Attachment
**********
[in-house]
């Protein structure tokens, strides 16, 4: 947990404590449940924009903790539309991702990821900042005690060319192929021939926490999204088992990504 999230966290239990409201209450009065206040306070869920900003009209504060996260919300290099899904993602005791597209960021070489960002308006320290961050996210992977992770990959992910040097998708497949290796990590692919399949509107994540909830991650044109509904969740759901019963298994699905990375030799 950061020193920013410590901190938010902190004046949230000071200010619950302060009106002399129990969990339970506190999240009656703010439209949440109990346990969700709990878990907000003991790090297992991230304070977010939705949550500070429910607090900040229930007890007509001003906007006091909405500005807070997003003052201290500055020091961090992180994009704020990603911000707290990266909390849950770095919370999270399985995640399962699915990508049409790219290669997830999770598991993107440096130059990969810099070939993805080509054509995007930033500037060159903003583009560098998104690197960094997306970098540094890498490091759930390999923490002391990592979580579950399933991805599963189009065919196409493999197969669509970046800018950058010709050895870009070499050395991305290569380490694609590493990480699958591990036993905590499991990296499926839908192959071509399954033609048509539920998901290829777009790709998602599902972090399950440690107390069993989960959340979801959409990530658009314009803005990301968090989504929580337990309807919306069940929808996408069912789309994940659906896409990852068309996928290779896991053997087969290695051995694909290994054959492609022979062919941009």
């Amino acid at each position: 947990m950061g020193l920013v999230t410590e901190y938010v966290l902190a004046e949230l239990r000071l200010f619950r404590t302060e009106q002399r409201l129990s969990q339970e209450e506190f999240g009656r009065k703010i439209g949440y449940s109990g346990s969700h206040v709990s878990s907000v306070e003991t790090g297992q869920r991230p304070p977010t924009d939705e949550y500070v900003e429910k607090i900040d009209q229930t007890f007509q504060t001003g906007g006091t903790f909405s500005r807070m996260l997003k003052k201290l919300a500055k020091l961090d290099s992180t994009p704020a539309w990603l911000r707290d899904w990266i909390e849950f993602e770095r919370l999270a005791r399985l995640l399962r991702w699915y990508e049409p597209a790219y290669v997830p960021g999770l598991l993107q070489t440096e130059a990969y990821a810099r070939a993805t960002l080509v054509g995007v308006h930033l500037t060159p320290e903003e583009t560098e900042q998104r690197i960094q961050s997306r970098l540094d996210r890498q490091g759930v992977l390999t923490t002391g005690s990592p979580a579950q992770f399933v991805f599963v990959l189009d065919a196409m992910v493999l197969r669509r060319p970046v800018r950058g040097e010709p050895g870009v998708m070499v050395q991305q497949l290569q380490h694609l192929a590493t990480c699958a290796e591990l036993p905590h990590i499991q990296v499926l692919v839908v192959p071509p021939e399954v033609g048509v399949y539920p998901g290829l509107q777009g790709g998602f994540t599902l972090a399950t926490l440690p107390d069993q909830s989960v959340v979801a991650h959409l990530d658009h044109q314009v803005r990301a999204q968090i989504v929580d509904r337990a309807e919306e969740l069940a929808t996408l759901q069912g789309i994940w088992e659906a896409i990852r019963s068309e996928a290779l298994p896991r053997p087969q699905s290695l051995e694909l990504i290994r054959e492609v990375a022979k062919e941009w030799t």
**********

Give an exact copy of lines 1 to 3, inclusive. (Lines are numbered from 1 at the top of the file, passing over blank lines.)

[in-house]
């Protein structure tokens, strides 16, 4: 947990404590449940924009903790539309991702990821900042005690060319192929021939926490999204088992990504 999230966290239990409201209450009065206040306070869920900003009209504060996260919300290099899904993602005791597209960021070489960002308006320290961050996210992977992770990959992910040097998708497949290796990590692919399949509107994540909830991650044109509904969740759901019963298994699905990375030799 950061020193920013410590901190938010902190004046949230000071200010619950302060009106002399129990969990339970506190999240009656703010439209949440109990346990969700709990878990907000003991790090297992991230304070977010939705949550500070429910607090900040229930007890007509001003906007006091909405500005807070997003003052201290500055020091961090992180994009704020990603911000707290990266909390849950770095919370999270399985995640399962699915990508049409790219290669997830999770598991993107440096130059990969810099070939993805080509054509995007930033500037060159903003583009560098998104690197960094997306970098540094890498490091759930390999923490002391990592979580579950399933991805599963189009065919196409493999197969669509970046800018950058010709050895870009070499050395991305290569380490694609590493990480699958591990036993905590499991990296499926839908192959071509399954033609048509539920998901290829777009790709998602599902972090399950440690107390069993989960959340979801959409990530658009314009803005990301968090989504929580337990309807919306069940929808996408069912789309994940659906896409990852068309996928290779896991053997087969290695051995694909290994054959492609022979062919941009």
């Amino acid at each position: 947990m950061g020193l920013v999230t410590e901190y938010v966290l902190a004046e949230l239990r000071l200010f619950r404590t302060e009106q002399r409201l129990s969990q339970e209450e506190f999240g009656r009065k703010i439209g949440y449940s109990g346990s969700h206040v709990s878990s907000v306070e003991t790090g297992q869920r991230p304070p977010t924009d939705e949550y500070v900003e429910k607090i900040d009209q229930t007890f007509q504060t001003g906007g006091t903790f909405s500005r807070m996260l997003k003052k201290l919300a500055k020091l961090d290099s992180t994009p704020a539309w990603l911000r707290d899904w990266i909390e849950f993602e770095r919370l999270a005791r399985l995640l399962r991702w699915y990508e049409p597209a790219y290669v997830p960021g999770l598991l993107q070489t440096e130059a990969y990821a810099r070939a993805t960002l080509v054509g995007v308006h930033l500037t060159p320290e903003e583009t560098e900042q998104r690197i960094q961050s997306r970098l540094d996210r890498q490091g759930v992977l390999t923490t002391g005690s990592p979580a579950q992770f399933v991805f599963v990959l189009d065919a196409m992910v493999l197969r669509r060319p970046v800018r950058g040097e010709p050895g870009v998708m070499v050395q991305q497949l290569q380490h694609l192929a590493t990480c699958a290796e591990l036993p905590h990590i499991q990296v499926l692919v839908v192959p071509p021939e399954v033609g048509v399949y539920p998901g290829l509107q777009g790709g998602f994540t599902l972090a399950t926490l440690p107390d069993q909830s989960v959340v979801a991650h959409l990530d658009h044109q314009v803005r990301a999204q968090i989504v929580d509904r337990a309807e919306e969740l069940a929808t996408l759901q069912g789309i994940w088992e659906a896409i990852r019963s068309e996928a290779l298994p896991r053997p087969q699905s290695l051995e694909l990504i290994r054959e492609v990375a022979k062919e941009w030799t």